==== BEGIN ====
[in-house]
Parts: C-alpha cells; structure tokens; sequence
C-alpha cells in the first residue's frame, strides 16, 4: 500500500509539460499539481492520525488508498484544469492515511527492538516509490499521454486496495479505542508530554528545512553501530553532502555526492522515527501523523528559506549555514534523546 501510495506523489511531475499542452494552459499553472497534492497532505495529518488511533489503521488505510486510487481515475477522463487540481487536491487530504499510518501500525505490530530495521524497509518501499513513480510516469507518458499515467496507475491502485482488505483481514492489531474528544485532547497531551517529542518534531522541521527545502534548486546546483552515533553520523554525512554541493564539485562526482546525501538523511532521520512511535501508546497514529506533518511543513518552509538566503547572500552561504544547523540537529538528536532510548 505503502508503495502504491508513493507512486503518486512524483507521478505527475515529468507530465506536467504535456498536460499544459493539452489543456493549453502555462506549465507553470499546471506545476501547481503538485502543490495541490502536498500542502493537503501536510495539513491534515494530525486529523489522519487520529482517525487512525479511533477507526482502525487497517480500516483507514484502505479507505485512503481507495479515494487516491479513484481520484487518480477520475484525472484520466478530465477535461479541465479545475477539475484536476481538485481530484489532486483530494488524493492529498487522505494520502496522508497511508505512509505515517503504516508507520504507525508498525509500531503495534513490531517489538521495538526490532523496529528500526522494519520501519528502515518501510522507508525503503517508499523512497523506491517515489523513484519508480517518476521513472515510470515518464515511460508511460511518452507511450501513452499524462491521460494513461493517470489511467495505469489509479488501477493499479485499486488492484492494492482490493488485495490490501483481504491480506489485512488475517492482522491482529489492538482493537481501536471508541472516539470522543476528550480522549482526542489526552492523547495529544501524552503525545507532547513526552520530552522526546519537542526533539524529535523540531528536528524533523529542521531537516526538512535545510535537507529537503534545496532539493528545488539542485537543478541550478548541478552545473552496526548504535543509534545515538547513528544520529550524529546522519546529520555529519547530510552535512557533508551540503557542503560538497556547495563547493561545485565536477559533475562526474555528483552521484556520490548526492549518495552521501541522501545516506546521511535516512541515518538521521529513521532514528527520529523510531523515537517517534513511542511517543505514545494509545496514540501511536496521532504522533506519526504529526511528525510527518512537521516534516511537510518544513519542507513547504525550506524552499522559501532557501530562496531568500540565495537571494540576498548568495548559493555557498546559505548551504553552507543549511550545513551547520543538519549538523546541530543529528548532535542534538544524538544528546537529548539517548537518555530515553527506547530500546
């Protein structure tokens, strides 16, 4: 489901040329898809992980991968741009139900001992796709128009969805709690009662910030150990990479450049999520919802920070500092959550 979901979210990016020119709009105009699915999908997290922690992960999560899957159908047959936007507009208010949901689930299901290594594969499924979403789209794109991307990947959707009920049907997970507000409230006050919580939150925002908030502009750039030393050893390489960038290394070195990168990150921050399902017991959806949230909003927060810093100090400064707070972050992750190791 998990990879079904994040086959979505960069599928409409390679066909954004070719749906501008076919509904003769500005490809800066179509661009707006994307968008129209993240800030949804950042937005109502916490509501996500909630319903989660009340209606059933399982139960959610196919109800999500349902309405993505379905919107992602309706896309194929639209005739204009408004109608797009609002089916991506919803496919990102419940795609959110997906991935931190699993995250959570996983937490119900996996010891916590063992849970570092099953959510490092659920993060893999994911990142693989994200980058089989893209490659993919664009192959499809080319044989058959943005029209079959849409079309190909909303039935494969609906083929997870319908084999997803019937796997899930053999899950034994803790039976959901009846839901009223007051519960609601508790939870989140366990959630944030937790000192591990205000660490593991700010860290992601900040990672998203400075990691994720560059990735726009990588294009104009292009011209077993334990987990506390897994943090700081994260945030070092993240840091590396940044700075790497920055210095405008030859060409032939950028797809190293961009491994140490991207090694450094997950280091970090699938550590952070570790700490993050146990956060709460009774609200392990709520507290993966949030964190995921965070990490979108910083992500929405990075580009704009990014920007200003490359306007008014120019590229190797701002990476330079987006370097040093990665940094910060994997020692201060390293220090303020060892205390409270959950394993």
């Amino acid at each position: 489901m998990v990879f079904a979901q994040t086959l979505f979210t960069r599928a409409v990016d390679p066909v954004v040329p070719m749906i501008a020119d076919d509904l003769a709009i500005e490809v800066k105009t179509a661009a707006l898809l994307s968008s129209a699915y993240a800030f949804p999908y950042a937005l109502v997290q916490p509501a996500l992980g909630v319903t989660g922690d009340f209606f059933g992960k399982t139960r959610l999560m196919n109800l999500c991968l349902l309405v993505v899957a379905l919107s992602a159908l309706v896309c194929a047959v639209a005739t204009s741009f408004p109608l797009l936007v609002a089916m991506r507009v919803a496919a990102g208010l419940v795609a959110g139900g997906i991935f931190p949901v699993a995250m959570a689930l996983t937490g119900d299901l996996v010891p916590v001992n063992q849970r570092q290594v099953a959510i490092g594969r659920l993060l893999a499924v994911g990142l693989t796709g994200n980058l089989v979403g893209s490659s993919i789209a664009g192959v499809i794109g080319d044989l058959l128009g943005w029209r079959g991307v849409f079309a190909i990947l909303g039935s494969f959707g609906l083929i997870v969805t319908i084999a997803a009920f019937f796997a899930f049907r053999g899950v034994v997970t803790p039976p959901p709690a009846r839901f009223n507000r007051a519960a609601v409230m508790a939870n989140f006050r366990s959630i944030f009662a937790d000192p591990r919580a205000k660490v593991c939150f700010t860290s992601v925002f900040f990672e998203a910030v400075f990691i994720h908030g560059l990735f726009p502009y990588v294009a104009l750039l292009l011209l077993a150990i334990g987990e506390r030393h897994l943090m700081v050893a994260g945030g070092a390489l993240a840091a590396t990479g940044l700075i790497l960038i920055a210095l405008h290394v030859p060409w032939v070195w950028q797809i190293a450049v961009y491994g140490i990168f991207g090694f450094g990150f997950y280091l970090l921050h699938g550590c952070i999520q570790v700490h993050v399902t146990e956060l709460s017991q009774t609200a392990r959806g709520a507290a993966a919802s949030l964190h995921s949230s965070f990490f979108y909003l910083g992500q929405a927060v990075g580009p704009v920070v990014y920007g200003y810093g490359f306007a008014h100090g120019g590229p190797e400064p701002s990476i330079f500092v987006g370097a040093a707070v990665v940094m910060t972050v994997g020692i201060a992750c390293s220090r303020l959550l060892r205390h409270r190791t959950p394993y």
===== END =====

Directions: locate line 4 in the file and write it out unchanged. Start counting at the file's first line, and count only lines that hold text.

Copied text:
């Protein structure tokens, strides 16, 4: 489901040329898809992980991968741009139900001992796709128009969805709690009662910030150990990479450049999520919802920070500092959550 979901979210990016020119709009105009699915999908997290922690992960999560899957159908047959936007507009208010949901689930299901290594594969499924979403789209794109991307990947959707009920049907997970507000409230006050919580939150925002908030502009750039030393050893390489960038290394070195990168990150921050399902017991959806949230909003927060810093100090400064707070972050992750190791 998990990879079904994040086959979505960069599928409409390679066909954004070719749906501008076919509904003769500005490809800066179509661009707006994307968008129209993240800030949804950042937005109502916490509501996500909630319903989660009340209606059933399982139960959610196919109800999500349902309405993505379905919107992602309706896309194929639209005739204009408004109608797009609002089916991506919803496919990102419940795609959110997906991935931190699993995250959570996983937490119900996996010891916590063992849970570092099953959510490092659920993060893999994911990142693989994200980058089989893209490659993919664009192959499809080319044989058959943005029209079959849409079309190909909303039935494969609906083929997870319908084999997803019937796997899930053999899950034994803790039976959901009846839901009223007051519960609601508790939870989140366990959630944030937790000192591990205000660490593991700010860290992601900040990672998203400075990691994720560059990735726009990588294009104009292009011209077993334990987990506390897994943090700081994260945030070092993240840091590396940044700075790497920055210095405008030859060409032939950028797809190293961009491994140490991207090694450094997950280091970090699938550590952070570790700490993050146990956060709460009774609200392990709520507290993966949030964190995921965070990490979108910083992500929405990075580009704009990014920007200003490359306007008014120019590229190797701002990476330079987006370097040093990665940094910060994997020692201060390293220090303020060892205390409270959950394993």